Since its inception over 50 years ago, London Pride has acted as a flashpoint of activism, solidarity and celebration in the capital. This summer, it will be joined by another ground-breaking event, Classical Pride, Europe’s first LGBTQ+ classical orchestral concert, the brainchild of innovative conductor Oliver Zeffman. The concert, which takes place at the Barbican Hall (7 July) will shine a light on the diverse contributions of queer composers to classical music, featuring masters like Bernstein, Tchaikovsky and Poulenc alongside in-demand contemporaries, Caroline Shaw and Julian Anderson.
In recent years, Zeffman has built a reputation as a forward-thinking figure in the classical music scene, motivated by a desire to ensure classical music remains relevant to the wider cultural conversation. In a recent effort to cast his net beyond devoted listeners, Zeffman took his programme outside the austere, traditional concert halls to more accessible venues, including the V&A, the British Library and the Cutty Sark. This same spirit infuses his Classical Pride concert this summer, where he shares the Barbican Hall’s stage with renowned former radio DJ Nick Grimshaw as well as an LGBTQ+ community choir formed especially for the concert.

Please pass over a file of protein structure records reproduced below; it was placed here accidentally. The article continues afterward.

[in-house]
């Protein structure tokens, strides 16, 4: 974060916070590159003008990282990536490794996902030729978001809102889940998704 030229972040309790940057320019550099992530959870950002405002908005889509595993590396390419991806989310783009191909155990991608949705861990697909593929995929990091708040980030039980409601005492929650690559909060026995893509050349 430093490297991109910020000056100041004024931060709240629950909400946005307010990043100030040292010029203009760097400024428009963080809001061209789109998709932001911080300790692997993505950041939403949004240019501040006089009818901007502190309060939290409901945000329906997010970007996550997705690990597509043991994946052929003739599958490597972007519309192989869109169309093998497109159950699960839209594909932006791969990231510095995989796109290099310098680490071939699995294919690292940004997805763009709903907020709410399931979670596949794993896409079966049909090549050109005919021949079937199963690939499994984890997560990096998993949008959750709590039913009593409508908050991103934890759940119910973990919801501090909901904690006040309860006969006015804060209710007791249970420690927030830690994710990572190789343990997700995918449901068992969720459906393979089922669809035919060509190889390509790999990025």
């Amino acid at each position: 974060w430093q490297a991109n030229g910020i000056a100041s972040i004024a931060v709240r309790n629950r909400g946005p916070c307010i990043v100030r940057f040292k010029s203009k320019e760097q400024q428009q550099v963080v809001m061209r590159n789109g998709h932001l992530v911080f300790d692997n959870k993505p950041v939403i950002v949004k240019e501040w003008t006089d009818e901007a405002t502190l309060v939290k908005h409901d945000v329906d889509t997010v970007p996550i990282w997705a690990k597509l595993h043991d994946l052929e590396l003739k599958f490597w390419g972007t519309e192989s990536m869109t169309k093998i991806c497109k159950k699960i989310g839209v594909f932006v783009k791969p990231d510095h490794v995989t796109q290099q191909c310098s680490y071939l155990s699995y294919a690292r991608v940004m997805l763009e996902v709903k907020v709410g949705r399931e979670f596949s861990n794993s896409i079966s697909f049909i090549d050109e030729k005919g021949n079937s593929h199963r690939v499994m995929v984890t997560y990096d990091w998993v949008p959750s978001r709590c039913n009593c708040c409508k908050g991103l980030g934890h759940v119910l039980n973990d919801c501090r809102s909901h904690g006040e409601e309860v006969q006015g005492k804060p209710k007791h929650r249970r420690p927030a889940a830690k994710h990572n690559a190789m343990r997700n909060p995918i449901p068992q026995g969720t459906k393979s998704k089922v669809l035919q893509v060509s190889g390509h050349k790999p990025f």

Alongside celebrating their immense contributions to the classical repertoire, the concert’s programme also allows audiences to reflect on the repression and conflict that plagued early queer composers. Opening with Bernstein’s Overture to Candide, a work Zeffman describes as “frankly very camp”, the programme then moves to Poulenc’s Concerto for Two Piano’s, offering a moment for audiences to reflect on the composer’s struggle to reconcile his sexuality and devout Catholicism. Performed by pianists Pavel Kolsnikov and Samson Tsoy, partners in both music and life, it is hard to ignore the stark difference in experience between the performers and the composer. Tchaikovsky’s Romeo and Juliet will close the concert, a piece filled with both immense love and unthinkable pain, which Zeffman sees as a reflection of “what Tchaikovsky couldn’t express in his own personal life”. Contemporary composers and champions of LGBTQ+ music, Anderson and Shaw, lighten the evening’s programme, alongside a surprise encore which will be drawn from popular culture.
With its exciting programme and innovative leadership, Classical Pride provides a long-overdue opportunity to celebrate the contributions of LGBTQ+ artists to classical music and showcase music’s unique ability to bring communities together. So, why not contribute to history this Summer at Europe’s first Classical Pride?
Oliver Zeffman will record Caroline Shaw’s Is a Rose with soloists from the concert, for release by Platoon over Pride weekend (30 June).
For more details, visit barbican.org.uk/whats-on/2023/event/classical-pride